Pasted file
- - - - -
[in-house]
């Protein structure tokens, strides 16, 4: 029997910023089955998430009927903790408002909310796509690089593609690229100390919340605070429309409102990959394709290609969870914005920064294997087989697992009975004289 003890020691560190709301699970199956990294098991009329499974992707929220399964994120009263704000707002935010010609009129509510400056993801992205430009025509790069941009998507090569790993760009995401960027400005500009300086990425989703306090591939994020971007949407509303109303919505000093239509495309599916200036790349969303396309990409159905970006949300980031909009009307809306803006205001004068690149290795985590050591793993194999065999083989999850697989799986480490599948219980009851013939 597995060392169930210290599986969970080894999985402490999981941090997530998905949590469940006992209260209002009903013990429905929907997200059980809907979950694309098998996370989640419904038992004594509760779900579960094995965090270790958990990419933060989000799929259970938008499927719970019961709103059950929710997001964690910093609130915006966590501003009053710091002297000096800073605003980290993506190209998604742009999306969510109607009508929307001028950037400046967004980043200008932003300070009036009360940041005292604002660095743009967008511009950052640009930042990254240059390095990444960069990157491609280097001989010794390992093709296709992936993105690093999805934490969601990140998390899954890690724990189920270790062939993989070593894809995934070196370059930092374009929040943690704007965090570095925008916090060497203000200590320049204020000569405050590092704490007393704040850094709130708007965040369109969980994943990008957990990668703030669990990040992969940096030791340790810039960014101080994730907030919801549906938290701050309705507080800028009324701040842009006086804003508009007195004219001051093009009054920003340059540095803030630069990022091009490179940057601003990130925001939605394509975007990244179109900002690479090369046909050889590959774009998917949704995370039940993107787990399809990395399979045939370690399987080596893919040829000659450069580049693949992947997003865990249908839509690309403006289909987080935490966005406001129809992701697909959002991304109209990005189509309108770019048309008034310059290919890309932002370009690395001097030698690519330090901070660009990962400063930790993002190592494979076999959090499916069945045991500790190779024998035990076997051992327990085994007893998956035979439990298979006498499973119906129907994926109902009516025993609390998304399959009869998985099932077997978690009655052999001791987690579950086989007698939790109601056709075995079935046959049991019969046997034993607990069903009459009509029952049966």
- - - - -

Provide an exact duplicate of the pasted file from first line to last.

[in-house]
């Protein structure tokens, strides 16, 4: 029997910023089955998430009927903790408002909310796509690089593609690229100390919340605070429309409102990959394709290609969870914005920064294997087989697992009975004289 003890020691560190709301699970199956990294098991009329499974992707929220399964994120009263704000707002935010010609009129509510400056993801992205430009025509790069941009998507090569790993760009995401960027400005500009300086990425989703306090591939994020971007949407509303109303919505000093239509495309599916200036790349969303396309990409159905970006949300980031909009009307809306803006205001004068690149290795985590050591793993194999065999083989999850697989799986480490599948219980009851013939 597995060392169930210290599986969970080894999985402490999981941090997530998905949590469940006992209260209002009903013990429905929907997200059980809907979950694309098998996370989640419904038992004594509760779900579960094995965090270790958990990419933060989000799929259970938008499927719970019961709103059950929710997001964690910093609130915006966590501003009053710091002297000096800073605003980290993506190209998604742009999306969510109607009508929307001028950037400046967004980043200008932003300070009036009360940041005292604002660095743009967008511009950052640009930042990254240059390095990444960069990157491609280097001989010794390992093709296709992936993105690093999805934490969601990140998390899954890690724990189920270790062939993989070593894809995934070196370059930092374009929040943690704007965090570095925008916090060497203000200590320049204020000569405050590092704490007393704040850094709130708007965040369109969980994943990008957990990668703030669990990040992969940096030791340790810039960014101080994730907030919801549906938290701050309705507080800028009324701040842009006086804003508009007195004219001051093009009054920003340059540095803030630069990022091009490179940057601003990130925001939605394509975007990244179109900002690479090369046909050889590959774009998917949704995370039940993107787990399809990395399979045939370690399987080596893919040829000659450069580049693949992947997003865990249908839509690309403006289909987080935490966005406001129809992701697909959002991304109209990005189509309108770019048309008034310059290919890309932002370009690395001097030698690519330090901070660009990962400063930790993002190592494979076999959090499916069945045991500790190779024998035990076997051992327990085994007893998956035979439990298979006498499973119906129907994926109902009516025993609390998304399959009869998985099932077997978690009655052999001791987690579950086989007698939790109601056709075995079935046959049991019969046997034993607990069903009459009509029952049966």